Written By Andrew Subin
After years of hard work by advocates, lobbyists, and legislators, Vermont finally passed a bill to tax and regulate sales of adult-use cannabis. We are proud to be the 11th state to allow and regulate cultivation and sales of recreational cannabis.
The Vermont industry will be focused on small scale craft cultivation. The first cultivation licenses will be limited to 1000 square feet of flowering canopy. Each person can only get one, but there will be an unlimited number of these small licenses issued. Larger cultivation licenses will become available later, but there will be a real focus on these small scale licenses, which will be easy to obtain and relatively inexpensive. By limiting the size of cultivation, the Vermont law hopes to deter investment by large out of state companies, disperse the wealth among the small growers, and encourage unregulated growers to come into the system.
The retail license application process will necessarily be somewhat more complicated. The law contains an opt-in provision so that any town that wants to allow retail cannabis sales have to “opt-in” on town meeting day: March 2, 2021. Towns that miss this date will have to convene a special meeting or wait until 2022 when it might very well be too late to get in on the initial licensing window that opens and closes in September of 2022. While there is theoretically an unlimited number of retail licenses available from the state, the actual number of retail licenses issued will be limited by appropriate places to put a retail dispensary. After initially opting in, a town will be able to control location through zoning, and State law will prevent retail in the usual forbidden locations: within 1000 feet of a school, day-care, etc. Vermont is a small state, and smart places to put retail cannabis dispensaries will be limited.
The smallness of Vermont is worthy of mention here: with a population of only 620,000, and with each citizen enjoying the right to grow two plants to maturity in their home, it may seem like the Vermont industry is too small to be of much interest. This is misleading because it overlooks the fact that Vermont’s major industry is tourism. Within a few hour’s drive from New York, Boston, and Montreal, with year-round activities from skiing to leaf-peeping, Vermont draws over 13 million tourists each year. These 13 million tourists, with a lot of expendable cash (and a vacation attitude), will form the backbone of Vermont’s industry. Perhaps because of this robust tourist trade, estimates for the eventual size of the Vermont industry range from $250 million to $1 billion annually.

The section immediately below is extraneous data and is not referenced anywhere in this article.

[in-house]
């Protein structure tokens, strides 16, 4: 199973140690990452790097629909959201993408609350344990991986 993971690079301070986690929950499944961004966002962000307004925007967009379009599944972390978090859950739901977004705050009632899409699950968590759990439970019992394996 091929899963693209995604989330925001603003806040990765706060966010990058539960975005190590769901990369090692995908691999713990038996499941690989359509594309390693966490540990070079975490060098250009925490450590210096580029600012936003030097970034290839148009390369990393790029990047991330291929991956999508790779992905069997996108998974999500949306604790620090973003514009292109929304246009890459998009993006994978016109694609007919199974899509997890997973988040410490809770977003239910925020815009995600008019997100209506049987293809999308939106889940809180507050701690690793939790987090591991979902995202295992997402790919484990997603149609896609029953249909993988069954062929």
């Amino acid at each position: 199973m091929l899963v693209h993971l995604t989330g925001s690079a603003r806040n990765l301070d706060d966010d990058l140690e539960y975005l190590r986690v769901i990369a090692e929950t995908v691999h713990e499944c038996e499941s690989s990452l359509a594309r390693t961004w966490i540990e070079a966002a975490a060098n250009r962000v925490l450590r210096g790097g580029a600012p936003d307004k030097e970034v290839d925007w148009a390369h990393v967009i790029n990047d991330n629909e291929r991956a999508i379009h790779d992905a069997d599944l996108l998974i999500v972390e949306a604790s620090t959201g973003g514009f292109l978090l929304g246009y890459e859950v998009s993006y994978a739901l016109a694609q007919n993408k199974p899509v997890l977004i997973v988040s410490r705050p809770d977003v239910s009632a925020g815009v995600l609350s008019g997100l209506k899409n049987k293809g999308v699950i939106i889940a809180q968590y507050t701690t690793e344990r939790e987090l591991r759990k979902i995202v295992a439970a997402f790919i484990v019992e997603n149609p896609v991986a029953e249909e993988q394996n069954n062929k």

The Vermont industry will cater to tourists and will build on Vermont’s strong reputation for high-quality, small scale, hand-crafted products. Think of Vermont’s craft beer industry, driven by such notables as Heady Topper and Hill Farmstead: people driving up from Brooklyn to buy it by the case, limits per customer, sold-out signs. This is the model for Vermont cannabis: carefully curated strains created in small amounts by master growers, available only at a company-owned retail outlet or that of a carefully chosen partner. Even now, some 22 months before our regulated sales, we already see future cannabis businesses working hard to build their brands by giving away merchandise and free cannabis samples, which are legal to give away under Vermont law.
Vermont is uniquely situated in this time and place to take advantage of its geography and the proximity of New York City, which has yet to emerge from the darkness of prohibition. Vermont’s reputation as the go-to destination for skiing, for summering, weddings, or leafing makes it a cannabis tourism natural. Every wedding, ski trip, or a tour of the changing leaves would be better with some fine Vermont cannabis. Vermont’s heritage of growing the best psychoactive strains is undisputed. The words “Vermont Made” symbolize high quality, care for the environment, and love. Vermont is poised to become the Queen of the New England cannabis industry.
Andrew Subin has practiced criminal defense, with an emphasis on cannabis defense, for over 25 years. Throughout his career, he has been a vocal advocate for cannabis law reform. In the early nineties, Mr. Subin was the first attorney in Washington State to employ medical necessity as a defense to charge of growing marijuana, representing a woman who was growing on behalf of a patient with severe glaucoma. Mr. Subin has published on the subject of civil asset forfeiture and its constitutional ramifications and argued (unsuccessfully) to the Washington Supreme Court that asset forfeiture in conjunction with criminal prosecution violates the constitutional prohibition of double jeopardy. In 2018, Mr. Subin relocated from Bellingham, Washington, to Burlington, Vermont, and joined Vermont Cannabis Solutions, the first cannabis business law firm in the state. Mr. Subin is currently working with individuals and businesses as they prepare for the imminent emergence of the regulated recreational cannabis market in Vermont